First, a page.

The Daily Telegraph

Lancet in storm over ‘Covid link to US lab’

Medical journal accused of ‘shameful moment’ over role in reporting scientific findings


‘That doesn’t mean there’s any basis to the wild speculatio­n that US labs were involved’

THE Lancet is facing a backlash after a Covid Commission report yesterday suggested the disease may have leaked from a laboratory in the United States.

The paper said it remains “feasible” that Sars-cov-2 emerged from a natural spillover or a laboratory incident, and called for safeguards to cut the risk.

But the report, the result of two years work, also suggested US researcher­s could be culpable. As well as mentioning facilities in Wuhan, China, it noted that “independen­t researcher­s have not yet investigat­ed” US labs, and said the US National Institutes of Health has “resisted disclosing details” of its work.

At a conference in Madrid this year, economist Prof Jeffrey Sachs, the commission chairman, said he was “pretty convinced” that Sars-cov-2 “came out of a US lab of biotechnol­ogy, not out of nature” – a claim widely promoted since by Chinese diplomats.

In August, Prof Sachs appeared on a podcast hosted by Robert F Kennedy Jr, one of the world’s most prominent antivaccin­e commentato­rs, to discuss his beliefs, just days after Instagram and Facebook suspended an account led by Mr Kennedy for sharing what the platforms said was Covid misinforma­tion, especially around vaccines.

Experts said Prof Sachs’ actions have overshadow­ed much of the research and recommenda­tions within the 58-page report, and criticised The Lancet for resisting calls to remove him.

“Sachs’ appearance on RFK Jr’s podcast undermines the seriousnes­s of The Lancet Commission’s mission to the point of negating it,” said Prof Angela Rasmussen, at the Vaccine and Infectious Disease Organizati­on in Canada.

“This may be one of The Lancet’s most shameful moments regarding its role as a steward and leader in communicat­ing crucial findings about science and medicine,” she said, adding that she was “shocked at how flagrantly” the report ignores key evidence on Covid origins.

Prof David Robertson, director of the University of Glasgow’s Centre for Virus Research, added: “It’s really disappoint­ing to see such a potentiall­y influentia­l report contributi­ng to further misinforma­tion on such an important topic.”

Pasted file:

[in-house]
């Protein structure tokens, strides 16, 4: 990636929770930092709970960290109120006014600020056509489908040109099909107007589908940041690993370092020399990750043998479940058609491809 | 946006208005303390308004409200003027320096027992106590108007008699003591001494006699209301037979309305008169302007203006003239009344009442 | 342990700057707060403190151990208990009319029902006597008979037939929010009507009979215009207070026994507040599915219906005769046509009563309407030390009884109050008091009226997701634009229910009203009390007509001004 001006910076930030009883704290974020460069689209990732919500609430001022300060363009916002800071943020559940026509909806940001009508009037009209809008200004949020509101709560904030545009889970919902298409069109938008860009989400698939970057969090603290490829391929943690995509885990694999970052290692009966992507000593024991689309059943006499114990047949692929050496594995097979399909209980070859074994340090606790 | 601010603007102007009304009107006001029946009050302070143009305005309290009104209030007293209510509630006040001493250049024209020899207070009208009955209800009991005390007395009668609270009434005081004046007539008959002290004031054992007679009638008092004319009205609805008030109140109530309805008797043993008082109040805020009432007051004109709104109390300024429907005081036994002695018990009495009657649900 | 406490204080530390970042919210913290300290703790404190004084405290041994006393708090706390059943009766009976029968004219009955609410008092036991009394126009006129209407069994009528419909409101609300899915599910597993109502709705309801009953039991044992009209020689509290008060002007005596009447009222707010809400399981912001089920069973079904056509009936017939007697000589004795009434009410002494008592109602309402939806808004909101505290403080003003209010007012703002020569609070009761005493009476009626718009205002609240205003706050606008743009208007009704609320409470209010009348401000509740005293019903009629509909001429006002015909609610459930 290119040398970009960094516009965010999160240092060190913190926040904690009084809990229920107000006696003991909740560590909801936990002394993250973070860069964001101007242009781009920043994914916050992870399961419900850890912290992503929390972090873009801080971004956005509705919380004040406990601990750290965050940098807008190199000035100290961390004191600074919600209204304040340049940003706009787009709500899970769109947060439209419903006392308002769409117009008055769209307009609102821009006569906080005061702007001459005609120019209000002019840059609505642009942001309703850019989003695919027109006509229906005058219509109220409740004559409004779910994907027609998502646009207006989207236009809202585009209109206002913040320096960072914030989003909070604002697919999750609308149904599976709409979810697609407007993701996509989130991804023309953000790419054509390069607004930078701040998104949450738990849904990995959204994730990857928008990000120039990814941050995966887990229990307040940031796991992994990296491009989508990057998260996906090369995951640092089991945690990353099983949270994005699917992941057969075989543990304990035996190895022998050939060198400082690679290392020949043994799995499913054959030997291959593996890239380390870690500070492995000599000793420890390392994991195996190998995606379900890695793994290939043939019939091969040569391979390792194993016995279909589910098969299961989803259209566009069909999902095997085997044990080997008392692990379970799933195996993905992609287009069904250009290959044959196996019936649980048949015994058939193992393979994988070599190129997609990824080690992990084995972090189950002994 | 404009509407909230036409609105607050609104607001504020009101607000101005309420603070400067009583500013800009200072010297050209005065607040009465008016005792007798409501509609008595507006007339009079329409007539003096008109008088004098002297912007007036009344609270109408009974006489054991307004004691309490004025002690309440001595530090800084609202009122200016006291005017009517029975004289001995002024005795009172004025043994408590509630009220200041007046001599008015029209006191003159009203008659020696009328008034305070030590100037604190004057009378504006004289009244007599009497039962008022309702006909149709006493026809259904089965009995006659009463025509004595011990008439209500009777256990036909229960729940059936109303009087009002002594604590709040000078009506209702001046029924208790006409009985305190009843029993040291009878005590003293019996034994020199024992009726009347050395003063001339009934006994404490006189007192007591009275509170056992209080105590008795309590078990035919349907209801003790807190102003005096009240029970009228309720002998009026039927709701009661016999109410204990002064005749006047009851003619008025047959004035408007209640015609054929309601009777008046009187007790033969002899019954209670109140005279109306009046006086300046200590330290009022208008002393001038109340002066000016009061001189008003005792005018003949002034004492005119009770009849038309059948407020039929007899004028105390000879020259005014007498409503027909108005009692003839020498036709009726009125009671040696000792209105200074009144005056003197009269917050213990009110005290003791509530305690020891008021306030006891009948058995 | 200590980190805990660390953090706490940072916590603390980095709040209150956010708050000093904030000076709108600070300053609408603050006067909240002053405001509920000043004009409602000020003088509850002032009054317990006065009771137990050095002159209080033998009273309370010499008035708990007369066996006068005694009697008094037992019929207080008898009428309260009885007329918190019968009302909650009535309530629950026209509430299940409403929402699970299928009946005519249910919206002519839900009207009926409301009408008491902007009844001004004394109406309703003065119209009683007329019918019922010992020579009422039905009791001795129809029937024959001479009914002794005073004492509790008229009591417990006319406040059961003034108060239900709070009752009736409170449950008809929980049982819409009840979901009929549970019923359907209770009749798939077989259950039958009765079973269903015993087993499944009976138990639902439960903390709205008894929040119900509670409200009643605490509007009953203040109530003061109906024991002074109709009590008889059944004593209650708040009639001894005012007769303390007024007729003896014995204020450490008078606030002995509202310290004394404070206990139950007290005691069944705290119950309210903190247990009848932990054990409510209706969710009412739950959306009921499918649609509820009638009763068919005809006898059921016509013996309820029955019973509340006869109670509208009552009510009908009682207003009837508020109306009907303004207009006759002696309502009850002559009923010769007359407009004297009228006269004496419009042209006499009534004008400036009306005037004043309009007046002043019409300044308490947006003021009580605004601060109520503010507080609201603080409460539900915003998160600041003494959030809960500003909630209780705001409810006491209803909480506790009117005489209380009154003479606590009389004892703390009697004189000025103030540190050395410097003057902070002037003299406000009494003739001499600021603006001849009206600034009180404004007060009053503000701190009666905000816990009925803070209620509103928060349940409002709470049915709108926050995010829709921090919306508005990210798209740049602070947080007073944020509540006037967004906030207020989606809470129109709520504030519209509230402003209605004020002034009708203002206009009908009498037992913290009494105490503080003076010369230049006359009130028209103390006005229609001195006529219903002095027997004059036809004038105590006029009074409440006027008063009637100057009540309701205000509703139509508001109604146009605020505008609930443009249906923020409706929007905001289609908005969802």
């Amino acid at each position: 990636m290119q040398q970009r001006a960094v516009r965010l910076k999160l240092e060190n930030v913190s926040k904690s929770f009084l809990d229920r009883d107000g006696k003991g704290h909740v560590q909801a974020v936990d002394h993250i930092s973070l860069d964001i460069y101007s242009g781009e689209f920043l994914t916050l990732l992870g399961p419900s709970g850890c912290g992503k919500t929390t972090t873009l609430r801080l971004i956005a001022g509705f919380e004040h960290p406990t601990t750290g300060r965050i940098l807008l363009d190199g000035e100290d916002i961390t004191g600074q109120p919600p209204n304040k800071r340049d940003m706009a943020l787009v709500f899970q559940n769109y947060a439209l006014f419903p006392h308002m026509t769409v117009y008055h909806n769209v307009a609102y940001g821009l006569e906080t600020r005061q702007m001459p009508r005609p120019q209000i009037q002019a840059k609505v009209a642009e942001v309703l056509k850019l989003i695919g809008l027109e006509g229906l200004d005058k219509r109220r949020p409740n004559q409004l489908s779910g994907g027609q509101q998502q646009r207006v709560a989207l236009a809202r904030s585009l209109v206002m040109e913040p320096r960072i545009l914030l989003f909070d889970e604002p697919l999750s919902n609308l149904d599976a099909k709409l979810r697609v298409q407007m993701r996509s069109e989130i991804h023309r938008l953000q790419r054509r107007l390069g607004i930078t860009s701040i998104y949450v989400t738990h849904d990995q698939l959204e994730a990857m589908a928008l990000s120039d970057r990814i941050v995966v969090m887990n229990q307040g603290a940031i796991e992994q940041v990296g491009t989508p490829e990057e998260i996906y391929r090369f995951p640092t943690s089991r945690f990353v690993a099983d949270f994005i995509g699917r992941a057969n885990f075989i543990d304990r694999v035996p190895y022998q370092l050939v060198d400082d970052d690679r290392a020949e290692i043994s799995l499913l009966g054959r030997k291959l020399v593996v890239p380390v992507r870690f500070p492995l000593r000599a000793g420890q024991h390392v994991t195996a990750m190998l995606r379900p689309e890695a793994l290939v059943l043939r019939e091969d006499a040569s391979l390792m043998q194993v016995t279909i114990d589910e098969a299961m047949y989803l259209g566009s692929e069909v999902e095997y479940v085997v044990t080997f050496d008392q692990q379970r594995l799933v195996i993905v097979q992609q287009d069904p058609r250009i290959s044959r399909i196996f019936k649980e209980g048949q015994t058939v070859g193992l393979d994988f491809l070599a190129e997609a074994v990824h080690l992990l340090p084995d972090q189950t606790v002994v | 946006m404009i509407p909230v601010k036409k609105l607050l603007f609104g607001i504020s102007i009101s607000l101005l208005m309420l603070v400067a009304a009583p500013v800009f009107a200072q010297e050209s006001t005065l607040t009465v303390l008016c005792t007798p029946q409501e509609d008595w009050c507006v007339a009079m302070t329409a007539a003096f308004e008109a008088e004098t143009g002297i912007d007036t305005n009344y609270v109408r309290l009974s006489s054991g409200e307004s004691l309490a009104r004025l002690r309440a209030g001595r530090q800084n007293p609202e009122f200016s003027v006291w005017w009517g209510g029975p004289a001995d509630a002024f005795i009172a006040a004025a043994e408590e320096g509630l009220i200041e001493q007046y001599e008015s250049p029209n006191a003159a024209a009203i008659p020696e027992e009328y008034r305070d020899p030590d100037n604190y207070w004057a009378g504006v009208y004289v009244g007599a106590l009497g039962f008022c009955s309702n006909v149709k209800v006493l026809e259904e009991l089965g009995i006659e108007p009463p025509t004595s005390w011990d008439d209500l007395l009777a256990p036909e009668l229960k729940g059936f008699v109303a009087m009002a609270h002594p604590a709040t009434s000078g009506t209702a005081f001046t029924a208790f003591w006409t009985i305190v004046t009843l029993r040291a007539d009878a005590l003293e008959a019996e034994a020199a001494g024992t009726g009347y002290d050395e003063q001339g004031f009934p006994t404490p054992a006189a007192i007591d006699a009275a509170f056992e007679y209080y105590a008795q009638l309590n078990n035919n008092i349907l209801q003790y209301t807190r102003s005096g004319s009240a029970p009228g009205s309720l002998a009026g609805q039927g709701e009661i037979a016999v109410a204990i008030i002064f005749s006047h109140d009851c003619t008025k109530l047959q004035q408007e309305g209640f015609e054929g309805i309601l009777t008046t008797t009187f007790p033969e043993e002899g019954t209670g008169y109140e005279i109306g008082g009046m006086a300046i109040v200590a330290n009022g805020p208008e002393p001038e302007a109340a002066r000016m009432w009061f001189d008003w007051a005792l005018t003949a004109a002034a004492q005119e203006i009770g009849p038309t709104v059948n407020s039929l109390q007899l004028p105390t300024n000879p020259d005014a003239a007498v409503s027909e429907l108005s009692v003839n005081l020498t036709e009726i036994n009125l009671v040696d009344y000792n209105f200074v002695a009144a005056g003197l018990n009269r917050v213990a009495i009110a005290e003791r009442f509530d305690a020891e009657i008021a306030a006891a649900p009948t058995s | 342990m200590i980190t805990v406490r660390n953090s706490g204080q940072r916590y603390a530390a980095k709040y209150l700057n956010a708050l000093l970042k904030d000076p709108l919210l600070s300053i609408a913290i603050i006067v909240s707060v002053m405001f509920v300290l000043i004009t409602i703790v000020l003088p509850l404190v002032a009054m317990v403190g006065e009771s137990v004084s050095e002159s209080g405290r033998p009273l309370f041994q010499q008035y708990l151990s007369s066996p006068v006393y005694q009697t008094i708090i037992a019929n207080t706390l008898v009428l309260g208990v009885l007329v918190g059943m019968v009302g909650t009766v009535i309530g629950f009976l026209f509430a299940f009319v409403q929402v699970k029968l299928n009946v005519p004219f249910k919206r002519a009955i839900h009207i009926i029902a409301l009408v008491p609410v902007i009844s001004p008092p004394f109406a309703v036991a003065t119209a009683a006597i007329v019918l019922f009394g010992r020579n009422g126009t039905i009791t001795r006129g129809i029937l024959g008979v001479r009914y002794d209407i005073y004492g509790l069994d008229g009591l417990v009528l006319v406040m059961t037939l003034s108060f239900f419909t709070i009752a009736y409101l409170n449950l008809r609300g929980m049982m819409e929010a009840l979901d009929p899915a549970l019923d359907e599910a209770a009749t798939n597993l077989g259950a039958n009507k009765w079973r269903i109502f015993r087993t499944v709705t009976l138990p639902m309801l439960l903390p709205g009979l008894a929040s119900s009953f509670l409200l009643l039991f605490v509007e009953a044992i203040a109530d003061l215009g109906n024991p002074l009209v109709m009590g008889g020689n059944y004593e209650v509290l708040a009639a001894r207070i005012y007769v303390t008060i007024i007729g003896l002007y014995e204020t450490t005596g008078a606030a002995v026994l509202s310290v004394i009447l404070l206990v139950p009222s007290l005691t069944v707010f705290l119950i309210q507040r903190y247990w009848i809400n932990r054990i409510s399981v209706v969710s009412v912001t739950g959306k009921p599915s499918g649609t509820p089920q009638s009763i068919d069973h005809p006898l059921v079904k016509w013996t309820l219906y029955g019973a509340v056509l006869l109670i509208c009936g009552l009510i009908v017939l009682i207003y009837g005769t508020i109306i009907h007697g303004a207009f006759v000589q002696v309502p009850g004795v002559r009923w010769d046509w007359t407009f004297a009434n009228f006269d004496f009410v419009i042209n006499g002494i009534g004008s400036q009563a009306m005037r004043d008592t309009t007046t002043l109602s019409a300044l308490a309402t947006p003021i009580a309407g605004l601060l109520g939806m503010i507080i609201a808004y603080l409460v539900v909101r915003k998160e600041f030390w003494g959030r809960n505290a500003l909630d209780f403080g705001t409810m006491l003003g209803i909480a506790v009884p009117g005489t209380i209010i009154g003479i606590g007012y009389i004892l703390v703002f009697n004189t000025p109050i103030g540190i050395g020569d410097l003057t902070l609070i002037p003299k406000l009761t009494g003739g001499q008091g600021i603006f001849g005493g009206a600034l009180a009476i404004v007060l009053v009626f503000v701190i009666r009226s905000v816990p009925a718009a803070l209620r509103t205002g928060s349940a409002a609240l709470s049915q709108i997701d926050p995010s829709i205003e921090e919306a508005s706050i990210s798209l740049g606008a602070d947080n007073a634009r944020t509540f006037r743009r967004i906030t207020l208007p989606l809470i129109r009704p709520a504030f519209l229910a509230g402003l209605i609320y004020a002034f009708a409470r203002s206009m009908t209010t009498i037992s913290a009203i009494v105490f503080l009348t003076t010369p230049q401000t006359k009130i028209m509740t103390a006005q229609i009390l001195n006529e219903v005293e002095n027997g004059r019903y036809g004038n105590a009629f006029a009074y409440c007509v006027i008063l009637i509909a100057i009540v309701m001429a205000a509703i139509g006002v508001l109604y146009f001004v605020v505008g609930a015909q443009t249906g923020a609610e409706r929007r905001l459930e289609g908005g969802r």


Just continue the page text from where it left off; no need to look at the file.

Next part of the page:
Prof Sachs stood by his previous comments, adding that he “oversaw this part of the work” on the emergence of Sars-cov-2. Last summer he disbanded an initial task force led by Dr Peter Daszak amid concerns it was too biased towards the natural origin hypothesis.

It was never reformed, but Prof Sachs said commission­ers “consulted widely and met with a number of scientists”.

“Everybody has signed off on the final text. The question of a possible laboratory release mostly involves the question of Us-china joint work that was underway on Sars-like viruses,” he said. Prof Robertson added: “We have details to understand on the side of natural origins, for example the exact intermedia­te species involved, but that doesn’t mean there’s any basis to the wild speculatio­n that US labs were involved.”

But Prof Peter Hotez, a member of The Lancet Commission and dean of the National School of Tropical Medicine at the Baylor College of Medicine in Texas, said there had been “diverse views” and that he had “pushed hard on removing” mention of US labs in the report because it was “a distractio­n”.

He added that he had been “speechless” when Prof Sachs appeared on Mr Kennedy’s podcast. Once an economic adviser to the Soviet Union, Prof Sachs also recently sided with Vladimir Putin in his calls to halt Nato enlargemen­t.

He has twice been named in Time magazine’s 100 most influentia­l people and more recently was signed up as an unpaid adviser to Josep Borrell, the European Union’s top foreign diplomat.

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